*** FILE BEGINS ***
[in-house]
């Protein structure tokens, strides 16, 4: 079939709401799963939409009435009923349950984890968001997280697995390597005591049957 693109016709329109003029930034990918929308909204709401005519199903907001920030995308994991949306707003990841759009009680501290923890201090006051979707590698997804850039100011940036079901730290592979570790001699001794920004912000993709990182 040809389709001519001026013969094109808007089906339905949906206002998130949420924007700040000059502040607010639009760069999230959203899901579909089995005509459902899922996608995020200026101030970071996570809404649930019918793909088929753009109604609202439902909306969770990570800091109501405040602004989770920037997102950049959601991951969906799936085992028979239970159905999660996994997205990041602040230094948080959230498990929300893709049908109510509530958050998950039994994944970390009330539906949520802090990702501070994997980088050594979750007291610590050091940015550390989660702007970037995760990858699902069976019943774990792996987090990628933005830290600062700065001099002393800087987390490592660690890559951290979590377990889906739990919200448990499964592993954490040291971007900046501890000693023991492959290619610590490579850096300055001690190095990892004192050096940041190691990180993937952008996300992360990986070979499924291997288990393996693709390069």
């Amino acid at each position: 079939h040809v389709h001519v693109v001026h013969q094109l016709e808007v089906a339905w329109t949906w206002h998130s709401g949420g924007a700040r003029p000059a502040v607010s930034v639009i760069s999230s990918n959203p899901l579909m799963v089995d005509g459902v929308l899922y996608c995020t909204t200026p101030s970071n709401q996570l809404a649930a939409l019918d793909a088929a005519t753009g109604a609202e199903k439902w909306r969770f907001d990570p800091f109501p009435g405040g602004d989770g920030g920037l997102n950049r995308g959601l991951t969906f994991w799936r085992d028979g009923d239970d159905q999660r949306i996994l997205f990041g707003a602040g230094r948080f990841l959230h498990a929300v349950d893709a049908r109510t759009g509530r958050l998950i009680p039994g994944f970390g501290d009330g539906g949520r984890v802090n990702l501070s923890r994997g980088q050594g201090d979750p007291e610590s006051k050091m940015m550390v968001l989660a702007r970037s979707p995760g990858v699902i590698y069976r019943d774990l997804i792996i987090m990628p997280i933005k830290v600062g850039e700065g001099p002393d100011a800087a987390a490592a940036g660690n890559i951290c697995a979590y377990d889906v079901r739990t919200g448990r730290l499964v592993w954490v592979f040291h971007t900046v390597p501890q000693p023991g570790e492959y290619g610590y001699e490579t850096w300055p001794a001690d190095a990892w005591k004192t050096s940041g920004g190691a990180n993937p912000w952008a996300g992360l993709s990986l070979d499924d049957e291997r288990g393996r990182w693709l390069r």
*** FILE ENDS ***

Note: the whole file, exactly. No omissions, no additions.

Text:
[in-house]
């Protein structure tokens, strides 16, 4: 079939709401799963939409009435009923349950984890968001997280697995390597005591049957 693109016709329109003029930034990918929308909204709401005519199903907001920030995308994991949306707003990841759009009680501290923890201090006051979707590698997804850039100011940036079901730290592979570790001699001794920004912000993709990182 040809389709001519001026013969094109808007089906339905949906206002998130949420924007700040000059502040607010639009760069999230959203899901579909089995005509459902899922996608995020200026101030970071996570809404649930019918793909088929753009109604609202439902909306969770990570800091109501405040602004989770920037997102950049959601991951969906799936085992028979239970159905999660996994997205990041602040230094948080959230498990929300893709049908109510509530958050998950039994994944970390009330539906949520802090990702501070994997980088050594979750007291610590050091940015550390989660702007970037995760990858699902069976019943774990792996987090990628933005830290600062700065001099002393800087987390490592660690890559951290979590377990889906739990919200448990499964592993954490040291971007900046501890000693023991492959290619610590490579850096300055001690190095990892004192050096940041190691990180993937952008996300992360990986070979499924291997288990393996693709390069």
């Amino acid at each position: 079939h040809v389709h001519v693109v001026h013969q094109l016709e808007v089906a339905w329109t949906w206002h998130s709401g949420g924007a700040r003029p000059a502040v607010s930034v639009i760069s999230s990918n959203p899901l579909m799963v089995d005509g459902v929308l899922y996608c995020t909204t200026p101030s970071n709401q996570l809404a649930a939409l019918d793909a088929a005519t753009g109604a609202e199903k439902w909306r969770f907001d990570p800091f109501p009435g405040g602004d989770g920030g920037l997102n950049r995308g959601l991951t969906f994991w799936r085992d028979g009923d239970d159905q999660r949306i996994l997205f990041g707003a602040g230094r948080f990841l959230h498990a929300v349950d893709a049908r109510t759009g509530r958050l998950i009680p039994g994944f970390g501290d009330g539906g949520r984890v802090n990702l501070s923890r994997g980088q050594g201090d979750p007291e610590s006051k050091m940015m550390v968001l989660a702007r970037s979707p995760g990858v699902i590698y069976r019943d774990l997804i792996i987090m990628p997280i933005k830290v600062g850039e700065g001099p002393d100011a800087a987390a490592a940036g660690n890559i951290c697995a979590y377990d889906v079901r739990t919200g448990r730290l499964v592993w954490v592979f040291h971007t900046v390597p501890q000693p023991g570790e492959y290619g610590y001699e490579t850096w300055p001794a001690d190095a990892w005591k004192t050096s940041g920004g190691a990180n993937p912000w952008a996300g992360l993709s990986l070979d499924d049957e291997r288990g393996r990182w693709l390069r």